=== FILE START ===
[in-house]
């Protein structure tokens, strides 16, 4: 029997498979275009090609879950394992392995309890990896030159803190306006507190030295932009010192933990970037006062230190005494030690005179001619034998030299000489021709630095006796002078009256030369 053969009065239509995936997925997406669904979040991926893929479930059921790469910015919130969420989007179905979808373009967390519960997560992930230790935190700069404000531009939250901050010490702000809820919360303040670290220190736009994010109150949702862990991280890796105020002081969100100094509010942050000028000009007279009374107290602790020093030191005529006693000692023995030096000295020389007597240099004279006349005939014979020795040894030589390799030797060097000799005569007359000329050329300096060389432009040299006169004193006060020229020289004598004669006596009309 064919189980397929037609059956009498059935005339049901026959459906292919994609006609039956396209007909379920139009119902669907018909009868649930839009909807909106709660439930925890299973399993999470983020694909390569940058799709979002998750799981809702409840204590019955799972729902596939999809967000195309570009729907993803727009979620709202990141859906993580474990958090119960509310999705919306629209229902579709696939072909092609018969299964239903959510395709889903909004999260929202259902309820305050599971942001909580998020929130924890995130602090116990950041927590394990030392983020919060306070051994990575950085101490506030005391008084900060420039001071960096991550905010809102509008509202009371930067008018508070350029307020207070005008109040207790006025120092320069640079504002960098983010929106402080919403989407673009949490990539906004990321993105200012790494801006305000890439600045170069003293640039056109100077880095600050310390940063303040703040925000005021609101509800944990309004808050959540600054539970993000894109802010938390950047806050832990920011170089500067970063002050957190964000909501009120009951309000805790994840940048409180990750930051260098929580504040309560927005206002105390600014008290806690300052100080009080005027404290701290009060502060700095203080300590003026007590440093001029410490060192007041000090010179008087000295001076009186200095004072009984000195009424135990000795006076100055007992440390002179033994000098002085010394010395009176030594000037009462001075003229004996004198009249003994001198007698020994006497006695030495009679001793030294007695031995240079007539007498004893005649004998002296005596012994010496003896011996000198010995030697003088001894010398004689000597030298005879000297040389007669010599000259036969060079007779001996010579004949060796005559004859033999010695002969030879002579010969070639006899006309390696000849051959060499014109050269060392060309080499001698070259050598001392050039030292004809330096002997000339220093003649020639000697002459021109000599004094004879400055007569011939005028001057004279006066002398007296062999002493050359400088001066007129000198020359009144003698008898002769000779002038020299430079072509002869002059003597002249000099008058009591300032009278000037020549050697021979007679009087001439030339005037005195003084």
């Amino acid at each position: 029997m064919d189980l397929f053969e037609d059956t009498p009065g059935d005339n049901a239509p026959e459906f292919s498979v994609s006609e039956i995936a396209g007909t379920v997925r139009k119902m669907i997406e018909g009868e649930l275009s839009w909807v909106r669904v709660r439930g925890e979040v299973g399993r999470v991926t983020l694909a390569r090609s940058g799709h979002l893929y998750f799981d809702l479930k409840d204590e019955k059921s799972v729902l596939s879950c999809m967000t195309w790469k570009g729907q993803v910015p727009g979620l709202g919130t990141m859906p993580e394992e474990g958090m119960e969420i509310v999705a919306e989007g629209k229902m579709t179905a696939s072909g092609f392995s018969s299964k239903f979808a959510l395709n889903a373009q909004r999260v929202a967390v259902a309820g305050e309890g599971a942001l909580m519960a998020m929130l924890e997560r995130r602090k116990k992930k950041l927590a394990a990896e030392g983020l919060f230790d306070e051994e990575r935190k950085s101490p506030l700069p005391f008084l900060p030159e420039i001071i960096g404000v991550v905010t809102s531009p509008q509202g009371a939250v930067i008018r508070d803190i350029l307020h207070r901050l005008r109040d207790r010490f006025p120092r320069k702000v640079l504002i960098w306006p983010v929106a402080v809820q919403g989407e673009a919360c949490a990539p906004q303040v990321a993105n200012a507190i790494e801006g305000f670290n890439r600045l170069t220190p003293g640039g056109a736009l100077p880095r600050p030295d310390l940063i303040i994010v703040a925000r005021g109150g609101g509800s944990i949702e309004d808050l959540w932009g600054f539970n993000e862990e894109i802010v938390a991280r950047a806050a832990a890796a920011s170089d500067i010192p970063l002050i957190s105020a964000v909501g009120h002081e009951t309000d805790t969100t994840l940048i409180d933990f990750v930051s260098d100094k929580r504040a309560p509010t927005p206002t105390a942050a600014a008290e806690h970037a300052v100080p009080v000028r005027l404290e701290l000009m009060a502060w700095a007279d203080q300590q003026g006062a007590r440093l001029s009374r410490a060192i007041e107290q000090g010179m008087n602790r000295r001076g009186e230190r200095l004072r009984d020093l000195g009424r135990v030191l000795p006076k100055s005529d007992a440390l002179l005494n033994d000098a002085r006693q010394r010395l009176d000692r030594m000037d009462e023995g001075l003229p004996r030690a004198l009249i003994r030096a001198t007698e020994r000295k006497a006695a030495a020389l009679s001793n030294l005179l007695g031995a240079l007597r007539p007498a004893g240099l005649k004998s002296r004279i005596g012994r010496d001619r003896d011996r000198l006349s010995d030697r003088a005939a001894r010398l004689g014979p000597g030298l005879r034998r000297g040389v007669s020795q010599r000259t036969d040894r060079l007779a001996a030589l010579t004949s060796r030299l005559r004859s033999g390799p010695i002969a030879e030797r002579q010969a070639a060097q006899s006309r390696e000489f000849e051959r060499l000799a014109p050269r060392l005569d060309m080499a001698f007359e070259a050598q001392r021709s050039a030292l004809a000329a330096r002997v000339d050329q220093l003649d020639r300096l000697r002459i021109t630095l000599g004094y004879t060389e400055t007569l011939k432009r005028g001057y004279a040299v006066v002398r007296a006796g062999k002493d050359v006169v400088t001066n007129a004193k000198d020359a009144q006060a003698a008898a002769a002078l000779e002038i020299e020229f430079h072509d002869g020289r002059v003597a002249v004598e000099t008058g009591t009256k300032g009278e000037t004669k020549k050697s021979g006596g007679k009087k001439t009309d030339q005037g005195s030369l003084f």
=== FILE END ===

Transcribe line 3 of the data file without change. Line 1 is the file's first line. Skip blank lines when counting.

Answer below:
């Amino acid at each position: 029997m064919d189980l397929f053969e037609d059956t009498p009065g059935d005339n049901a239509p026959e459906f292919s498979v994609s006609e039956i995936a396209g007909t379920v997925r139009k119902m669907i997406e018909g009868e649930l275009s839009w909807v909106r669904v709660r439930g925890e979040v299973g399993r999470v991926t983020l694909a390569r090609s940058g799709h979002l893929y998750f799981d809702l479930k409840d204590e019955k059921s799972v729902l596939s879950c999809m967000t195309w790469k570009g729907q993803v910015p727009g979620l709202g919130t990141m859906p993580e394992e474990g958090m119960e969420i509310v999705a919306e989007g629209k229902m579709t179905a696939s072909g092609f392995s018969s299964k239903f979808a959510l395709n889903a373009q909004r999260v929202a967390v259902a309820g305050e309890g599971a942001l909580m519960a998020m929130l924890e997560r995130r602090k116990k992930k950041l927590a394990a990896e030392g983020l919060f230790d306070e051994e990575r935190k950085s101490p506030l700069p005391f008084l900060p030159e420039i001071i960096g404000v991550v905010t809102s531009p509008q509202g009371a939250v930067i008018r508070d803190i350029l307020h207070r901050l005008r109040d207790r010490f006025p120092r320069k702000v640079l504002i960098w306006p983010v929106a402080v809820q919403g989407e673009a919360c949490a990539p906004q303040v990321a993105n200012a507190i790494e801006g305000f670290n890439r600045l170069t220190p003293g640039g056109a736009l100077p880095r600050p030295d310390l940063i303040i994010v703040a925000r005021g109150g609101g509800s944990i949702e309004d808050l959540w932009g600054f539970n993000e862990e894109i802010v938390a991280r950047a806050a832990a890796a920011s170089d500067i010192p970063l002050i957190s105020a964000v909501g009120h002081e009951t309000d805790t969100t994840l940048i409180d933990f990750v930051s260098d100094k929580r504040a309560p509010t927005p206002t105390a942050a600014a008290e806690h970037a300052v100080p009080v000028r005027l404290e701290l000009m009060a502060w700095a007279d203080q300590q003026g006062a007590r440093l001029s009374r410490a060192i007041e107290q000090g010179m008087n602790r000295r001076g009186e230190r200095l004072r009984d020093l000195g009424r135990v030191l000795p006076k100055s005529d007992a440390l002179l005494n033994d000098a002085r006693q010394r010395l009176d000692r030594m000037d009462e023995g001075l003229p004996r030690a004198l009249i003994r030096a001198t007698e020994r000295k006497a006695a030495a020389l009679s001793n030294l005179l007695g031995a240079l007597r007539p007498a004893g240099l005649k004998s002296r004279i005596g012994r010496d001619r003896d011996r000198l006349s010995d030697r003088a005939a001894r010398l004689g014979p000597g030298l005879r034998r000297g040389v007669s020795q010599r000259t036969d040894r060079l007779a001996a030589l010579t004949s060796r030299l005559r004859s033999g390799p010695i002969a030879e030797r002579q010969a070639a060097q006899s006309r390696e000489f000849e051959r060499l000799a014109p050269r060392l005569d060309m080499a001698f007359e070259a050598q001392r021709s050039a030292l004809a000329a330096r002997v000339d050329q220093l003649d020639r300096l000697r002459i021109t630095l000599g004094y004879t060389e400055t007569l011939k432009r005028g001057y004279a040299v006066v002398r007296a006796g062999k002493d050359v006169v400088t001066n007129a004193k000198d020359a009144q006060a003698a008898a002769a002078l000779e002038i020299e020229f430079h072509d002869g020289r002059v003597a002249v004598e000099t008058g009591t009256k300032g009278e000037t004669k020549k050697s021979g006596g007679k009087k001439t009309d030339q005037g005195s030369l003084f």